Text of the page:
You are here: Home E-Guide to Real Estate in Costa Rica Chapter 8 - Due Diligence Fourth step: The local bureaucracy

Fourth step: The local bureaucracy

Property taxes, building permits, and zoning are all handled by local municipalities. The country is divided up into 81 municipalities, each one representing a cantón (like a county) with a seat, a mayor, a council, and all the attendant elements of bureaucracy. Some municipalities are easier to work with than others. The municipality in your canton of choice is where you’ll do part of your due diligence, and it’s also where you’ll eventually apply for your building permits if you plan to construct anything.

For the purposes of due diligence, the first thing to check is whether previous owners have paid all their taxes. The easy way to do this (other than checking the National Registry for tax liens) is obtaining property tax receipts from the owner for last few years of taxes. These receipts have the double benefit of helping to confirm ownership. Your attorney can also look up property tax records at the Municipality, though it shouldn’t be necessary.

The municipality is also the place where you or your attorney would go to get information on uso de suelo, or land-use restrictions. How the property is zoned according to the municipality’s plan maestro (often translated “master plan” but more properly meaning “zoning plan”) will determine what you can and can’t build on it, or if you can convert a house into a hotel. Property zoned forest can be built on only with difficulty, while property zoned agricultural has density restrictions (though there are often plenty of loopholes). Each zoning plan is different, so restrictions must be approached on a case-by-case basis.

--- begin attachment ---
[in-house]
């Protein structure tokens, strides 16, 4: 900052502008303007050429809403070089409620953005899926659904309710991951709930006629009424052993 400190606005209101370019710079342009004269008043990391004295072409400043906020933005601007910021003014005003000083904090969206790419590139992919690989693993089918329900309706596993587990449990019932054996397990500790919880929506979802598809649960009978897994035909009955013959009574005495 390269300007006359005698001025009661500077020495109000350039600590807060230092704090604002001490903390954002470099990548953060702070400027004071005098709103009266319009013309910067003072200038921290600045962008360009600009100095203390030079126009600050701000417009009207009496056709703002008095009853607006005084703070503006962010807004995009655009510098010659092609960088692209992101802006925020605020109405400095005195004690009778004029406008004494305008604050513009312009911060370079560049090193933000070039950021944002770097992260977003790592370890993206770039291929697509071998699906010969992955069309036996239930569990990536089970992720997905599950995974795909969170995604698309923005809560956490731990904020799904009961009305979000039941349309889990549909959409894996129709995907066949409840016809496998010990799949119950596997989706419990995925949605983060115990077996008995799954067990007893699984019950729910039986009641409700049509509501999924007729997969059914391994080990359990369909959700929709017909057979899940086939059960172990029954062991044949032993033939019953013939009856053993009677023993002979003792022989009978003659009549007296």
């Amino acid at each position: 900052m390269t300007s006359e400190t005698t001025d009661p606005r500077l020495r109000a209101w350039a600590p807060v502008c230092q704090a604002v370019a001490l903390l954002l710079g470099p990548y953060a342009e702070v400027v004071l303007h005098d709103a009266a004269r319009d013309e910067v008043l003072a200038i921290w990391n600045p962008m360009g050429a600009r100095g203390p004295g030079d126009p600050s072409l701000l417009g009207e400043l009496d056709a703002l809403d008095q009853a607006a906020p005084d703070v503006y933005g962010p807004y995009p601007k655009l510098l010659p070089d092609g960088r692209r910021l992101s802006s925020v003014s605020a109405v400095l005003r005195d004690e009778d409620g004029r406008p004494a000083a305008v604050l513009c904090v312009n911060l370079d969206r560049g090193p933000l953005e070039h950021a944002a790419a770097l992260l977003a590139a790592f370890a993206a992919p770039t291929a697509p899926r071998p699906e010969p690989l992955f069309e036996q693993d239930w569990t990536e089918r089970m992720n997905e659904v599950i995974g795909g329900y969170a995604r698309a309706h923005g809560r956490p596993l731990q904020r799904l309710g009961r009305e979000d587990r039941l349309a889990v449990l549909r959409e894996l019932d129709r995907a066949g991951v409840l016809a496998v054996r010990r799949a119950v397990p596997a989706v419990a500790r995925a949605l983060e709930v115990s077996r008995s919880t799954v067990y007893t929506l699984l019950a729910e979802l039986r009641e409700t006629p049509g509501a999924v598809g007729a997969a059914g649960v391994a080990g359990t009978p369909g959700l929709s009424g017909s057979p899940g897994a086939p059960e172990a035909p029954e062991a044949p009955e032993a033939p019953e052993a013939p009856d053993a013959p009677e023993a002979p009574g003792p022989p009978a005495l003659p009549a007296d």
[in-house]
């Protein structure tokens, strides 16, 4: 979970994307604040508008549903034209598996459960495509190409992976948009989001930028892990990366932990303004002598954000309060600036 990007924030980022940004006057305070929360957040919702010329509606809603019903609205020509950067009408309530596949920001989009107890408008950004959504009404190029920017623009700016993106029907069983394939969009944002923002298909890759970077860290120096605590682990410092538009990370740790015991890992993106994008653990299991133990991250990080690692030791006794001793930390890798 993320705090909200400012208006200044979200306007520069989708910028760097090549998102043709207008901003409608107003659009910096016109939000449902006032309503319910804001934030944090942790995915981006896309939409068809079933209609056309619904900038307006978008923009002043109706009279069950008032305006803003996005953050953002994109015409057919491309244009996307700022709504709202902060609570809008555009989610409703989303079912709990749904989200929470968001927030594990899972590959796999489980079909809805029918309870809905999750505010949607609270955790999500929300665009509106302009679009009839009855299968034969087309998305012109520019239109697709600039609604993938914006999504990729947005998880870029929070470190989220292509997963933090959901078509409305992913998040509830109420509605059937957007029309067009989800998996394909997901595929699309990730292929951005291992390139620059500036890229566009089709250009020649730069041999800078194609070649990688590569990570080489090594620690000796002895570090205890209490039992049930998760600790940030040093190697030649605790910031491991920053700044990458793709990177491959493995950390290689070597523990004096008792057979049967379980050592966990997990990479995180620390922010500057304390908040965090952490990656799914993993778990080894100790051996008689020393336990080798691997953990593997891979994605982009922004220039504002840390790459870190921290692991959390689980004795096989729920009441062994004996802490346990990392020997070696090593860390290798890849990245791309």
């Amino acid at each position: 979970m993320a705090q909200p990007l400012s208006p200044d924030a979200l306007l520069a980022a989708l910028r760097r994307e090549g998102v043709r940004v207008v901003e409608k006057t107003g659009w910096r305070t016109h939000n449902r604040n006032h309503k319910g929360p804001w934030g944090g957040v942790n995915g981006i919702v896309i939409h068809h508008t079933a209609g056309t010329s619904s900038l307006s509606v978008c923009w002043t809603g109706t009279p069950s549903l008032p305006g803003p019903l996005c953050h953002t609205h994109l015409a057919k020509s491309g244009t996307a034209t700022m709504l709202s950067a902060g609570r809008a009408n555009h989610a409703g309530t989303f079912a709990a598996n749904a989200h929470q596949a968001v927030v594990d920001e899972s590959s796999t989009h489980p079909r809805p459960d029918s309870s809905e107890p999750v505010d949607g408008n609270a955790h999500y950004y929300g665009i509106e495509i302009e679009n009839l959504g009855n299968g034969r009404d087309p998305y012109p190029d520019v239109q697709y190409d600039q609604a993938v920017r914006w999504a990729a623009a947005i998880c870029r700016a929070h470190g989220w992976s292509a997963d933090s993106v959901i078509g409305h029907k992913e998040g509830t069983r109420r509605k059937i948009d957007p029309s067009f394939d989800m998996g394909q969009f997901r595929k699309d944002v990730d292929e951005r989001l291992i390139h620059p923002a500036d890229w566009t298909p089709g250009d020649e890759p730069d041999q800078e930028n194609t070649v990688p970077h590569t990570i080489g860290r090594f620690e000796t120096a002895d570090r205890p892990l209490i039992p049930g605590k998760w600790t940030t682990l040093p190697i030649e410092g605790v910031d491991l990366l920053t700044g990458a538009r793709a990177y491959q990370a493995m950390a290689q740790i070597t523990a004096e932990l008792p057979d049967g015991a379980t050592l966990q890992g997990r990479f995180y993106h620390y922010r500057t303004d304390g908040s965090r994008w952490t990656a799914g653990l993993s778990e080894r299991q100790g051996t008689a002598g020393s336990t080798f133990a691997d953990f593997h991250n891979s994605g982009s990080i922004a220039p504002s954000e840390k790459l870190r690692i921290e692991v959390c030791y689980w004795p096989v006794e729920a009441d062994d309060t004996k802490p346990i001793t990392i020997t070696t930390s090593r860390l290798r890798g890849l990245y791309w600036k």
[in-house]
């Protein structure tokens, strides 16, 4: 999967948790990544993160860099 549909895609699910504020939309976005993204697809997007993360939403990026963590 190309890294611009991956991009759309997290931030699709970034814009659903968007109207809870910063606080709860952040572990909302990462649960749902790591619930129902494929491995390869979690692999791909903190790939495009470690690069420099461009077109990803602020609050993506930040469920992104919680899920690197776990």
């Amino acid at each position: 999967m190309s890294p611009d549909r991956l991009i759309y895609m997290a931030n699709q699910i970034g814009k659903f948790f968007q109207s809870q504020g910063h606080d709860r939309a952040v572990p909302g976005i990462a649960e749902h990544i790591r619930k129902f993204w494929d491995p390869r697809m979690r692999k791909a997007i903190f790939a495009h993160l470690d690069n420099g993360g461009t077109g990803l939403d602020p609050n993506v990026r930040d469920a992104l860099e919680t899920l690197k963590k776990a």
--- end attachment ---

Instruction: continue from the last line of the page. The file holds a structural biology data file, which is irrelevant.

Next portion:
At the moment, only a handful of municipalities have comprehensive zoning plans, though some of them maintain a patchwork system of do’s and dont’s. The lack of thorough zoning restrictions has caused quite a serious logjam in some parts of the country, as developers with bulging pocket books have swamped back-water municipalities with projects previously unimagined. The central government recently took action in Guanacaste, issuing a four-year decree to restrict the heights of new buildings within five kilometers of the coast. New zoning plans would replace that decree, and a few municipalities – like Santa Cruz, home of development-heavy Tamarindo – are creeping their way toward finalizing zoning plans.

All that to say, you probably won’t encounter many restrictions in the municipality on what you can build. That cuts both ways, since neither can you be sure that your next-door neighbor won’t be allowed to build a soccer stadium or a brothel, but for the moment there’s not much you can do. One of the few things you can do is have your attorney or some other well-connected acquaintance ask around at the municipality about what kind of permits your future neighbors have been granted. Be careful, however, to take rumored projects with a grain of salt: Everyone is planning to build 20-story condominium developments in Costa Rica, but very few people have the financing and political clout to follow through. Until permits are approved, it’s just a pipe dream.